Heaven, that it shall be done by “ Meta ; or the Power of Joy." We
you and your successors, as it is afore feel no small degree of pride in hav-

ing contributed, even in an humble The ground-work of this remark- way, to help the authoress to the able incident is very skilfully modi inspiration in which this beautiful fied in her poetical tale by the composition originated. The story, clever authoress, and it forms the she states in a note to the poem, is foundation for many striking and founded on an authenticated circumpicturesque descriptions. Indeed, stance, the account of which she description seems to be the forte of extracted from the Monthly Review. this lady, and the whole merits of (See Number for March, 1833, Art. the poem will be found to resolve “Hints to Medicine Takers;" in themselves into the excellence of which an example from Zimmerthe graphic power with which she man is related of sudden death from is endowed. With what freshness, joy.) for example, truth, and beauty, has it is not necessary that we should


augment our extracts to show the peculiar qualifications of the au. thoress as a pleasing and elegant poet. We recommend the reader to make a trial of the work itself, and we shall be much mistaken, provided he be a judicious critic, if he do not wish to bave “ more out of the quarter this book came from.”

mile, and four and a half English miles. The following particulars respecting the coin of foreign countries cannot but prove very serviceable to travellers. They are taken from Mr. Moore's notes, and as they are the result of actual observation, they must be regarded as of increased value :

Art. XVI.- A Journey from London

to Odessa, with Notices of New Russia, &c. By John Moore. Paris : Galignani. 1833.

FRANCE. 20 sols or 100 centimes=1 franc or 10d, sterling.

PRUSSIA. . 12 pfennings=1 silbergros. 30 silbergros=l thaler. 24 gudengros=1 thaler. 5 Thalers and 18 or 19 silbergros

are equal to 1 friederich's a'or. 5 thalers and 12 or 14 guden gras

(or bons gros) are equal to 1

friedirich's d'or. The thaler is worth about 3 francs

81 centimes of France, or say 3s. 2d. English.

SAXONY. Tre same as Prussia; excepting that

they count always in guden gros (bons gros); and, as the two frontiers are passed and repassed, the traveller is exposed to loss, unless he be prepared with a a stock of the small money of each state.

In this unpretending volume the author professes to do no more than contribute an itinerary of the road from London to Odessa, for the convenience of travellers, he himself having experienced the great disad. vantages of being without such a guide. The work is written cur. rente calamo, being addressed in the form of familiar epistles to a confidential friend, and on this account offers very little of interest to the reader. Perhaps we might except the description of Odessa itself, which is copious and minute, but yet destitute of any novelty.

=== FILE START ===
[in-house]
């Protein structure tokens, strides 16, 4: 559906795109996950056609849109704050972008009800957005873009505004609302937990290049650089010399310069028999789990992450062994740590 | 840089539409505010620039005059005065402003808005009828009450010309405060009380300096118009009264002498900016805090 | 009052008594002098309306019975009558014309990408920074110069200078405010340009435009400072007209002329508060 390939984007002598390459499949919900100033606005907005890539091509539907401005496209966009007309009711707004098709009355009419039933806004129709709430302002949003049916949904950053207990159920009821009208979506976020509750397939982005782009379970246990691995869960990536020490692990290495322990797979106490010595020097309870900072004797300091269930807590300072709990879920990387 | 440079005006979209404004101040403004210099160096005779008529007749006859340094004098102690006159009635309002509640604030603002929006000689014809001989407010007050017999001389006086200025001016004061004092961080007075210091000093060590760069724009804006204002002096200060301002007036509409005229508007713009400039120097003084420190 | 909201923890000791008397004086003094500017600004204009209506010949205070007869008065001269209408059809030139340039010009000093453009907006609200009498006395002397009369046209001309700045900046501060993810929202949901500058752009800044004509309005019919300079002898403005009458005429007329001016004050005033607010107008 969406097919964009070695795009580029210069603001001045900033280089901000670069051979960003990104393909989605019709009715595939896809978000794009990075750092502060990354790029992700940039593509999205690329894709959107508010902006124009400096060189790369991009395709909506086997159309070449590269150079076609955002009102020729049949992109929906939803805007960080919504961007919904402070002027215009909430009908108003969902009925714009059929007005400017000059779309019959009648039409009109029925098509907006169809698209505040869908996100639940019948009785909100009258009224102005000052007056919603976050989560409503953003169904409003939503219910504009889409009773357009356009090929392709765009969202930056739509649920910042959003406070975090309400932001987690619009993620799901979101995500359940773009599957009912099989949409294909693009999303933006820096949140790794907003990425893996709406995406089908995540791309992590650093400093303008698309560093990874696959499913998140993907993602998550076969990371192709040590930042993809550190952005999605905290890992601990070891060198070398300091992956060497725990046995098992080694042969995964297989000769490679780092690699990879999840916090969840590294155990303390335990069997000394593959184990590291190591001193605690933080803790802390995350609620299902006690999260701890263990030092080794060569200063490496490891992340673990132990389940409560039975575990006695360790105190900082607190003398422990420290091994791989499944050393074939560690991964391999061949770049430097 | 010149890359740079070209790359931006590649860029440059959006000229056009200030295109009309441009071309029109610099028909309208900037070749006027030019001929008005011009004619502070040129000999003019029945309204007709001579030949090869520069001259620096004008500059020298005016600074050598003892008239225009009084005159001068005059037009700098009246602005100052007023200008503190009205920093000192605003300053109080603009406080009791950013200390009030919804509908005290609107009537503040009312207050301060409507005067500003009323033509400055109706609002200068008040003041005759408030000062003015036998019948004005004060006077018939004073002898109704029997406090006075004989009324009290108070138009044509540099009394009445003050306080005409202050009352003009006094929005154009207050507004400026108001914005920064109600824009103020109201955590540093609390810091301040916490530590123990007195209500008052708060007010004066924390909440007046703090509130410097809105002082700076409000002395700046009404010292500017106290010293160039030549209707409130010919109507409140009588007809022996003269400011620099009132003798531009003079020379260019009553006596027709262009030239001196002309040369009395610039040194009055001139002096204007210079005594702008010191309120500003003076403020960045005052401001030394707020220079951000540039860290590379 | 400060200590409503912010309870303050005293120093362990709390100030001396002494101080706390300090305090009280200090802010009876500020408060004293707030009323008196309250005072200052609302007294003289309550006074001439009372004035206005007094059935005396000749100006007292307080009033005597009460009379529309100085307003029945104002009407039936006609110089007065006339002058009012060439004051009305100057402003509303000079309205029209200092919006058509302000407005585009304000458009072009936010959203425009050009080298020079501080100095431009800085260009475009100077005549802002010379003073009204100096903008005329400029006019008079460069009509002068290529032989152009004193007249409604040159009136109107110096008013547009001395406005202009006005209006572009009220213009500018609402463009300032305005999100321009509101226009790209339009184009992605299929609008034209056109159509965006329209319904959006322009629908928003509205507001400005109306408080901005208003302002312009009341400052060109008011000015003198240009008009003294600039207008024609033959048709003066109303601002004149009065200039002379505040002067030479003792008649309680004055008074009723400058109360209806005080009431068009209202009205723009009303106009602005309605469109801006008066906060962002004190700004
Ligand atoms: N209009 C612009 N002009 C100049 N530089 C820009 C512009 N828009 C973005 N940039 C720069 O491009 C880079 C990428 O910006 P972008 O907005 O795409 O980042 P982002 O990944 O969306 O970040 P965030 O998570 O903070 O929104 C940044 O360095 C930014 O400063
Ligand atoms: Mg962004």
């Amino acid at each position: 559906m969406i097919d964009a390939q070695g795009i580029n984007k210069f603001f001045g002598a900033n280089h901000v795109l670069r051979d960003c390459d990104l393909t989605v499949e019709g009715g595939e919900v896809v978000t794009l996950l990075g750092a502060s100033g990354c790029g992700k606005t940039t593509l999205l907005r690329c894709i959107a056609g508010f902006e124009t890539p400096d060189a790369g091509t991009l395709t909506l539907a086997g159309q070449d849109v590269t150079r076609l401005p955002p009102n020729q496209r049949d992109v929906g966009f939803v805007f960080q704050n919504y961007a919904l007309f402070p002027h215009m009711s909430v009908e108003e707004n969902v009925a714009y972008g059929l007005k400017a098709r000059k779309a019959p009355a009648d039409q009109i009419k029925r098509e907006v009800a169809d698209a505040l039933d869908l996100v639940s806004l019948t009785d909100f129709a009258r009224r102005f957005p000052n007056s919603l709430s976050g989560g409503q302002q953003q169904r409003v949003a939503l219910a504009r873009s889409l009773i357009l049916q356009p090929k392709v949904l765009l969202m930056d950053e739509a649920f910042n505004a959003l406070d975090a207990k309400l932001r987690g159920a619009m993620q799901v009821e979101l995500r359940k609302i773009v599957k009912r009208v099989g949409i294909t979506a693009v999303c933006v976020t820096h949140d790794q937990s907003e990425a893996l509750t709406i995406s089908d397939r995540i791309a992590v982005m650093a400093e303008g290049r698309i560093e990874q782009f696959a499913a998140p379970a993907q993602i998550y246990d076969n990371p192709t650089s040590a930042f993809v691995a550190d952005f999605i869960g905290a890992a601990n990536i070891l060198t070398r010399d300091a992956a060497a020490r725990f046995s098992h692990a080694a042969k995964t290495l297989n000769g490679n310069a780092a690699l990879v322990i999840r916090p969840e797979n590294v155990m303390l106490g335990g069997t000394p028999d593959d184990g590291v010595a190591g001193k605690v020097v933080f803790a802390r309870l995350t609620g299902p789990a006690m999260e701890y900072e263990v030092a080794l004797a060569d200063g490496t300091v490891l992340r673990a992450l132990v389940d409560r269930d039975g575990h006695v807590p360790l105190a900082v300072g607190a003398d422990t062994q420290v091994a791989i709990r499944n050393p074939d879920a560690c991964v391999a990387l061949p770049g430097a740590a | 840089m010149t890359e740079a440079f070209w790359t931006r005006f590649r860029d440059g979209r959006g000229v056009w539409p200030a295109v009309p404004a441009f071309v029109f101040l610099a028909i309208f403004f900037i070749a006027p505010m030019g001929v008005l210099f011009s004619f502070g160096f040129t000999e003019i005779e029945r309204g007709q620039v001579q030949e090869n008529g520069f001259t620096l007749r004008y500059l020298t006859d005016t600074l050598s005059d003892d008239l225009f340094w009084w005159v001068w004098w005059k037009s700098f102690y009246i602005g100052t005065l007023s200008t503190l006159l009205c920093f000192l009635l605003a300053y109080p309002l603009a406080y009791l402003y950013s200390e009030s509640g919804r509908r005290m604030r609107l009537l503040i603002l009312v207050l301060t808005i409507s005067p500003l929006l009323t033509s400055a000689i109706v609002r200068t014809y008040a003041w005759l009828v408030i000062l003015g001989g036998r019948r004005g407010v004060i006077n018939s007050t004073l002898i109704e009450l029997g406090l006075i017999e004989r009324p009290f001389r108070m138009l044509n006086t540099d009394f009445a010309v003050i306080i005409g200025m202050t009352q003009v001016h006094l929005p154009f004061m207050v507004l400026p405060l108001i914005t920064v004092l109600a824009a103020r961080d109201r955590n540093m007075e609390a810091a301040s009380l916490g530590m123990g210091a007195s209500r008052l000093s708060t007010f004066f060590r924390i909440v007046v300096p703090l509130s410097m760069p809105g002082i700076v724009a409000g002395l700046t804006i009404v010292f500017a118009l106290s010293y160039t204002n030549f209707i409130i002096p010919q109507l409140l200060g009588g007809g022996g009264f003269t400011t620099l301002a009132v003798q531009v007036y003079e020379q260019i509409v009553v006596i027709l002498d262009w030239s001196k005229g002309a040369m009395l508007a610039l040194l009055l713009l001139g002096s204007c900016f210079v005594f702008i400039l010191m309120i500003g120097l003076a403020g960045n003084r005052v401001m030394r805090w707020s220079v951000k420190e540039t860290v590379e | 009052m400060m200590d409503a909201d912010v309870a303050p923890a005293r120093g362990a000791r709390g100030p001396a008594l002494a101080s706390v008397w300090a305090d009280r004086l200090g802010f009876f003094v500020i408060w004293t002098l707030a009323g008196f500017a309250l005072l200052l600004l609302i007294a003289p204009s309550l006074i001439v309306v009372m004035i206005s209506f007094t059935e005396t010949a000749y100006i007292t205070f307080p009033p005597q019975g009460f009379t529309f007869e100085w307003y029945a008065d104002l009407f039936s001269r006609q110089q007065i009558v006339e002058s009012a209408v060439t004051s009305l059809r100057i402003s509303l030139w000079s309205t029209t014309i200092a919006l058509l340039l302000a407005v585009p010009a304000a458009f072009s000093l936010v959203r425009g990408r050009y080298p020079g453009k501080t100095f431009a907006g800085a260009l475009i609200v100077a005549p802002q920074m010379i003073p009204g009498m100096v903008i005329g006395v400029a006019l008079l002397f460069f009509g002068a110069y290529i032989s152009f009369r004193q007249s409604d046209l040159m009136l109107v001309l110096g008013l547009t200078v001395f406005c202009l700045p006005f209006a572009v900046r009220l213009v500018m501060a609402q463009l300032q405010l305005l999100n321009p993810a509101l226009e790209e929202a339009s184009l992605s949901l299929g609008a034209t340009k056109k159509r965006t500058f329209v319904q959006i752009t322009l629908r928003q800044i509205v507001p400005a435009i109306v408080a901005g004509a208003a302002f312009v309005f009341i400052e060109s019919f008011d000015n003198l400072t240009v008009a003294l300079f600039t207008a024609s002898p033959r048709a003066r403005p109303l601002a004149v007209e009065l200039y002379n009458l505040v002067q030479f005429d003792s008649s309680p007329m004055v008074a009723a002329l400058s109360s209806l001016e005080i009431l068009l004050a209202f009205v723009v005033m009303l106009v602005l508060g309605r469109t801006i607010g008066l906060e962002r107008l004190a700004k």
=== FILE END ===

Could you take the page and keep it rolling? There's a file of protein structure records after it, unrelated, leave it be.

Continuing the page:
The most valuable portion of the work consists of tables, giving the names of the towns on the route between Calais and Odessa, and then on a new route from Odessa to Calais, together with the distance of each from the other. These dis tances are expressed either in French postes, German miles, and Russian werstes, each of the foreign terms being resolved into English miles. It appears, that a French poste is, by a very minute fraction, more than a German mile: a German mile is equal to four and a half miles English : half an English mile is very nearly, but not quite, equal to a Russian werste, so that eight werstes are equal to one poste, one German

zers are

AUSTRIA. 60 guden kreutzers=1 guden florir, 4 guden florins and 30, 36, or 40

guden kreutzers are equal to 1

ducat. 11 paper florins and 30 to 34 kreut

zers are equal to 1 ducat. The paper-money is worth about

two-fifths of the gudengelt :thus, the silver (guden gelt) is worth about 2 francs 50 centimes of France, or 2s. to 2s. Id. English; and the value of the paper florin is about 1 franc of France or 10d. English: these differences occasion much confusion to the foreign traveller.

ART. XVIII.-The Voyage, a Poem,

By Henry CHRISTMAS. I vol.
London: Longman, Rees, and
Co. 1833. i

The florin is divided into pieces called zwanzigers, or pieces of twenty guden kreutzers ; and these are subdivided into half and quarter zwanzigers; this is the most convenient change to take.' It is necessary to see that your ducats be of the full weight.

Russia. 100 kopeks=1 rouble. The silver rouble is equal to three

paper roubles and 70 kopeks, or 38. ld. English. The paper rouble is equal to 10d. English or 1 franc of France ;-the kopeks represent the centimes; thus 10 kopeks are equal to about 2 sols of France or a penny English.pp. 319, 320.

Art. XVII.-A Discourse on the

Sufferings of Our Saviour. By Charles DOYNE SILLERY. I vol. 12mo, Edinburgh: Waugh and

Innes. 1833. Mr. Sıllery is well known as the